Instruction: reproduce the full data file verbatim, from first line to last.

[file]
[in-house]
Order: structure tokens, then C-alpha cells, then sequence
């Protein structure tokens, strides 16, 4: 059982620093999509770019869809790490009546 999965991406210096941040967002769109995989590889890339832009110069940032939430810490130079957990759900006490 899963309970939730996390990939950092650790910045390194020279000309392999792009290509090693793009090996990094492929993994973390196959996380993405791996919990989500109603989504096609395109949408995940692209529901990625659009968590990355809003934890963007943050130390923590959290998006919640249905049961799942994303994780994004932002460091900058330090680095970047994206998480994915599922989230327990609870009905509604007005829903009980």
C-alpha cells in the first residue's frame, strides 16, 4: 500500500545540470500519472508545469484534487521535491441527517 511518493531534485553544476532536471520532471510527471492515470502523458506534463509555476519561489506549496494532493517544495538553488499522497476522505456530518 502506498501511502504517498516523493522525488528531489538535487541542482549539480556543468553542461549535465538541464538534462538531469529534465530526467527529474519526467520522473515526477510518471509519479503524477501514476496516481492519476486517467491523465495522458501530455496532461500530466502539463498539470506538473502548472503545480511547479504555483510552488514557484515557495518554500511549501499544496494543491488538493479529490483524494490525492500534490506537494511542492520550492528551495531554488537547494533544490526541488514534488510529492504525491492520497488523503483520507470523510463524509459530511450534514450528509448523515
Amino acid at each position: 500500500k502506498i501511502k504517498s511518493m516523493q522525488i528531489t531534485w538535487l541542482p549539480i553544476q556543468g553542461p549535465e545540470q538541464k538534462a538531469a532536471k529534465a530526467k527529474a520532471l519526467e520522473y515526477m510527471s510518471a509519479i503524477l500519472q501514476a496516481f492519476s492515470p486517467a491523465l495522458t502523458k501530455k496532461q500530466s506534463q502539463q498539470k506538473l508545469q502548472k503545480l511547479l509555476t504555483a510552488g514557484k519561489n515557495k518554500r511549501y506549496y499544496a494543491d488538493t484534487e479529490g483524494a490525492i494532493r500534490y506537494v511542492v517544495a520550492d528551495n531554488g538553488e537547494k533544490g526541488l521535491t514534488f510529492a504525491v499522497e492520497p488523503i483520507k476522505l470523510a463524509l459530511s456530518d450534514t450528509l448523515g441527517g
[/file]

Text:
[in-house]
Order: structure tokens, then C-alpha cells, then sequence
């Protein structure tokens, strides 16, 4: 059982620093999509770019869809790490009546 999965991406210096941040967002769109995989590889890339832009110069940032939430810490130079957990759900006490 899963309970939730996390990939950092650790910045390194020279000309392999792009290509090693793009090996990094492929993994973390196959996380993405791996919990989500109603989504096609395109949408995940692209529901990625659009968590990355809003934890963007943050130390923590959290998006919640249905049961799942994303994780994004932002460091900058330090680095970047994206998480994915599922989230327990609870009905509604007005829903009980």
C-alpha cells in the first residue's frame, strides 16, 4: 500500500545540470500519472508545469484534487521535491441527517 511518493531534485553544476532536471520532471510527471492515470502523458506534463509555476519561489506549496494532493517544495538553488499522497476522505456530518 502506498501511502504517498516523493522525488528531489538535487541542482549539480556543468553542461549535465538541464538534462538531469529534465530526467527529474519526467520522473515526477510518471509519479503524477501514476496516481492519476486517467491523465495522458501530455496532461500530466502539463498539470506538473502548472503545480511547479504555483510552488514557484515557495518554500511549501499544496494543491488538493479529490483524494490525492500534490506537494511542492520550492528551495531554488537547494533544490526541488514534488510529492504525491492520497488523503483520507470523510463524509459530511450534514450528509448523515
Amino acid at each position: 500500500k502506498i501511502k504517498s511518493m516523493q522525488i528531489t531534485w538535487l541542482p549539480i553544476q556543468g553542461p549535465e545540470q538541464k538534462a538531469a532536471k529534465a530526467k527529474a520532471l519526467e520522473y515526477m510527471s510518471a509519479i503524477l500519472q501514476a496516481f492519476s492515470p486517467a491523465l495522458t502523458k501530455k496532461q500530466s506534463q502539463q498539470k506538473l508545469q502548472k503545480l511547479l509555476t504555483a510552488g514557484k519561489n515557495k518554500r511549501y506549496y499544496a494543491d488538493t484534487e479529490g483524494a490525492i494532493r500534490y506537494v511542492v517544495a520550492d528551495n531554488g538553488e537547494k533544490g526541488l521535491t514534488f510529492a504525491v499522497e492520497p488523503i483520507k476522505l470523510a463524509l459530511s456530518d450534514t450528509l448523515g441527517g